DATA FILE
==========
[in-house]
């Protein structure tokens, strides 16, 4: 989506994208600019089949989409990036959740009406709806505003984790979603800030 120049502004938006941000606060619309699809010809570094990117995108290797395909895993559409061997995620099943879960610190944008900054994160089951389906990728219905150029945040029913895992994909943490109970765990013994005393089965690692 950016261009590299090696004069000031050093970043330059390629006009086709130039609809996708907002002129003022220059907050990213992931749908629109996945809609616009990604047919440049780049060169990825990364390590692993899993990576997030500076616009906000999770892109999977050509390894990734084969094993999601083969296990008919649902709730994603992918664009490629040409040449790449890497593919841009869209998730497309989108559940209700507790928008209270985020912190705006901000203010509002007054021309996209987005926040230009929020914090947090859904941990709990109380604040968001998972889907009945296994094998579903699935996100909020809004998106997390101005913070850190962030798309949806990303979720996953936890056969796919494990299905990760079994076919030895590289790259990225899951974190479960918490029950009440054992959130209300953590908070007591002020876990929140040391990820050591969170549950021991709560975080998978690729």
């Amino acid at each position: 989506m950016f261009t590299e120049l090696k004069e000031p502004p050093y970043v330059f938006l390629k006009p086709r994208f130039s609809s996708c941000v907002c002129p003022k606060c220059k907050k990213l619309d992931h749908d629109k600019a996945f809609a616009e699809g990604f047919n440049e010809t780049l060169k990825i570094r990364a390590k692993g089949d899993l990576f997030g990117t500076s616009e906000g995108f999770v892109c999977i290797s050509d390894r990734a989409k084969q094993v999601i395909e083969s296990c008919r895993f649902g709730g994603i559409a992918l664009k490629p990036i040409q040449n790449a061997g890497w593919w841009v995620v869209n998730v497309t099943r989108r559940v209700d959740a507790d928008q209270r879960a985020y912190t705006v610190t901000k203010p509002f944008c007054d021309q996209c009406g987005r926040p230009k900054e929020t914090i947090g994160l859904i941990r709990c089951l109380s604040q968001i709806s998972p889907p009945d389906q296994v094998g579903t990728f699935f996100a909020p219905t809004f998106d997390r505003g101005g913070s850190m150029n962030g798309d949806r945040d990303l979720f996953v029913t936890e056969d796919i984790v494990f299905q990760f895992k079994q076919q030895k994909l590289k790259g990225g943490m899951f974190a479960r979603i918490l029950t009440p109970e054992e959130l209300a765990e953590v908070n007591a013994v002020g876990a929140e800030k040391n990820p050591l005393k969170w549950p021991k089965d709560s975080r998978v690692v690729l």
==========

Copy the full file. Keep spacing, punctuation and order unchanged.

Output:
[in-house]
């Protein structure tokens, strides 16, 4: 989506994208600019089949989409990036959740009406709806505003984790979603800030 120049502004938006941000606060619309699809010809570094990117995108290797395909895993559409061997995620099943879960610190944008900054994160089951389906990728219905150029945040029913895992994909943490109970765990013994005393089965690692 950016261009590299090696004069000031050093970043330059390629006009086709130039609809996708907002002129003022220059907050990213992931749908629109996945809609616009990604047919440049780049060169990825990364390590692993899993990576997030500076616009906000999770892109999977050509390894990734084969094993999601083969296990008919649902709730994603992918664009490629040409040449790449890497593919841009869209998730497309989108559940209700507790928008209270985020912190705006901000203010509002007054021309996209987005926040230009929020914090947090859904941990709990109380604040968001998972889907009945296994094998579903699935996100909020809004998106997390101005913070850190962030798309949806990303979720996953936890056969796919494990299905990760079994076919030895590289790259990225899951974190479960918490029950009440054992959130209300953590908070007591002020876990929140040391990820050591969170549950021991709560975080998978690729």
């Amino acid at each position: 989506m950016f261009t590299e120049l090696k004069e000031p502004p050093y970043v330059f938006l390629k006009p086709r994208f130039s609809s996708c941000v907002c002129p003022k606060c220059k907050k990213l619309d992931h749908d629109k600019a996945f809609a616009e699809g990604f047919n440049e010809t780049l060169k990825i570094r990364a390590k692993g089949d899993l990576f997030g990117t500076s616009e906000g995108f999770v892109c999977i290797s050509d390894r990734a989409k084969q094993v999601i395909e083969s296990c008919r895993f649902g709730g994603i559409a992918l664009k490629p990036i040409q040449n790449a061997g890497w593919w841009v995620v869209n998730v497309t099943r989108r559940v209700d959740a507790d928008q209270r879960a985020y912190t705006v610190t901000k203010p509002f944008c007054d021309q996209c009406g987005r926040p230009k900054e929020t914090i947090g994160l859904i941990r709990c089951l109380s604040q968001i709806s998972p889907p009945d389906q296994v094998g579903t990728f699935f996100a909020p219905t809004f998106d997390r505003g101005g913070s850190m150029n962030g798309d949806r945040d990303l979720f996953v029913t936890e056969d796919i984790v494990f299905q990760f895992k079994q076919q030895k994909l590289k790259g990225g943490m899951f974190a479960r979603i918490l029950t009440p109970e054992e959130l209300a765990e953590v908070n007591a013994v002020g876990a929140e800030k040391n990820p050591l005393k969170w549950p021991k089965d709560s975080r998978v690692v690729l």